Eurytus (//; Greek: Εὔρυτος; fl. 400 BC) was an eminent Pythagorean philosopher who Iamblichus in one passage describes as a native of Croton, while in another, he enumerates him among the Tarentine Pythagoreans.
Eurytus was a disciple of Philolaus, and Diogenes Laërtius mentions him among the teachers of Plato, though this statement is very doubtful. It is uncertain whether Eurytus was the author of any work, unless we suppose that the fragment in Stobaeus, which is there ascribed to one Eurytus, belongs to this Eurytus.
Through a dubious commentary to Aristotle's Metaphysics a caricatural image of Eurytus has gained wide currency. A mediaeval writer confused with Alexander of Aphrodisias presented Eurytos as a kind of mosaic-setter who delineated various shapes with some definite number of pebbles.
For example, suppose the number 250 is the definition of human being ... After positing this, he [Eurytus] would take 250 pebbles, some green, some black, others red, and generally pebbles of all colors. Then he smeared a wall with lime and drew a human being in outline ... and then fastened some of these pebbles in the drawn face, others in the hands, others elsewhere, and he completed the drawing of the human being there represented by means of pebbles equal to the units which he declared define human being. As a result of this procedure he would state that just as the particular sketched human being is composed of, say, 250 pebbles, so a real human being is defined by so many units.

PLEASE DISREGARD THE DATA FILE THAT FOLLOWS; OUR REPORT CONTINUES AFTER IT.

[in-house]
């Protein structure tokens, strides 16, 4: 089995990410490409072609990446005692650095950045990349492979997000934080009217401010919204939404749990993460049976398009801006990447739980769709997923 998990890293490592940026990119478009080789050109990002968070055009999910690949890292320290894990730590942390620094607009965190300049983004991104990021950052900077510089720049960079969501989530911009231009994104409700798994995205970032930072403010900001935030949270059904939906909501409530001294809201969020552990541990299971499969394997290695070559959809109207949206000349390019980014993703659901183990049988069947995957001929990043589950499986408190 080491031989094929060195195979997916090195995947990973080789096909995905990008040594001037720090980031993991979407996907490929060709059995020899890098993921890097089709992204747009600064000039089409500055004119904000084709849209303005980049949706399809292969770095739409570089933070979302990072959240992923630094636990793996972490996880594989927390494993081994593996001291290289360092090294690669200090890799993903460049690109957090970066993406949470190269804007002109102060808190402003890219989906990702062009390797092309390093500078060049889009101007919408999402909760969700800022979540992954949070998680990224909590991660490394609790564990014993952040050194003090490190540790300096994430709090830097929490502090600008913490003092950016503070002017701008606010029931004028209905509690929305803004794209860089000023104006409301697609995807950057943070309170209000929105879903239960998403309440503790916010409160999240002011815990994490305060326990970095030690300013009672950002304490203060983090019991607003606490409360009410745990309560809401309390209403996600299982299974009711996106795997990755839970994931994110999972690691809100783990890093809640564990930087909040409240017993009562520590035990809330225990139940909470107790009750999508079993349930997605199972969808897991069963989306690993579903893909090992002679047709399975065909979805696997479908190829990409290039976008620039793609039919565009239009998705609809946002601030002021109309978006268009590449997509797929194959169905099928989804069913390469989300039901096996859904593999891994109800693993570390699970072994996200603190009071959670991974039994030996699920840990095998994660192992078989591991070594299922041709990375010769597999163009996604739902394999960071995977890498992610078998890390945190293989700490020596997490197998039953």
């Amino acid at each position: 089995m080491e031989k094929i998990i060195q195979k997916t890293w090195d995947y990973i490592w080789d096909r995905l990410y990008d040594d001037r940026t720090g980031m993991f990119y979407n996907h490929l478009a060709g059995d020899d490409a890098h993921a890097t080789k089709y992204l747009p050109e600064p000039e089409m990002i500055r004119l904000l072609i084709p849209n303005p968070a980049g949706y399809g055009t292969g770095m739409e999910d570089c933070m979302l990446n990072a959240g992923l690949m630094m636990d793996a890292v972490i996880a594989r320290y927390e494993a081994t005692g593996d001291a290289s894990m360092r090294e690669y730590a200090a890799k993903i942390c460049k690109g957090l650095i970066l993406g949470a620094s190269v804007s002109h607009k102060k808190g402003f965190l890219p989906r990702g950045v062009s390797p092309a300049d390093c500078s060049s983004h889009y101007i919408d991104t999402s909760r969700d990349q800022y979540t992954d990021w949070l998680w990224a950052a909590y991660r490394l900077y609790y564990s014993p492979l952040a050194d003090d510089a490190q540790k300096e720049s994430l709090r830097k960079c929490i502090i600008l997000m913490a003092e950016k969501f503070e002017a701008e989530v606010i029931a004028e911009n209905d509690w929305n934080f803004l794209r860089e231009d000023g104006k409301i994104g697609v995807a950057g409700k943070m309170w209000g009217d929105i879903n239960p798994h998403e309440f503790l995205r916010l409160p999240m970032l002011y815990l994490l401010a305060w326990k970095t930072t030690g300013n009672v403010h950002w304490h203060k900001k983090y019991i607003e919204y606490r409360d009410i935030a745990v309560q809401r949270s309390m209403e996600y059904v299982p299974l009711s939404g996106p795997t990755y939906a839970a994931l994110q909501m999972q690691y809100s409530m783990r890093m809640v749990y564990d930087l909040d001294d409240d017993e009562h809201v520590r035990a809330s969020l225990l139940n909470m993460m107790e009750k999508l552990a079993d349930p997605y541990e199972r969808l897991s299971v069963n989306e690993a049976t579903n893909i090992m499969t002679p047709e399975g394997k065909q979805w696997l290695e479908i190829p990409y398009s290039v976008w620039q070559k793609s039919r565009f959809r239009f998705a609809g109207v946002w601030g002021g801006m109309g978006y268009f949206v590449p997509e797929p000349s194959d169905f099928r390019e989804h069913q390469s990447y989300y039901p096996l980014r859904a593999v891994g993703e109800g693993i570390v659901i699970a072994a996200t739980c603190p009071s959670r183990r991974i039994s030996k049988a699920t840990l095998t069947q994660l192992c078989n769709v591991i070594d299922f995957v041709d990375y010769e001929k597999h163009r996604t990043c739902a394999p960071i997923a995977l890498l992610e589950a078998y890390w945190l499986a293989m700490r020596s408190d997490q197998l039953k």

Reviel Netz forcefully commented that "pseudo-Alexander’s picture of Eurytus the mosaicist is a non-starter for it is evidently idiotic"and he noted that "while Theophrastus and Aristotle both consider Eurytus’ results patently false, nothing suggests they consider his procedure silly". Taking in account specific mathematical usage he suggested an emended translation of the original passage from Aristotle's work (Metaphysics 1092b9-13):
Are [numbers explanatory or causal] in the sense of definitions, as points are of magnitudes? And [so], as Eurytus assigned a certain number to a certain thing, e.g., this [number] to man, that [number] to horse (just as is done, making numbers into the figures triangle and square), making the forms of living beings analogous, in this way, to calculi (psephoi)?.
According to the historian's from the Stanford Encyclopedia of Philosophy, Philolaus and Eurytus are identified by Aristoxenus as teachers of the last generation of Pythagoreans (D. L. VIII 46). An Echecrates is mentioned by Aristoxenus as a student of Philolaus and Eurytus. (p. 166)
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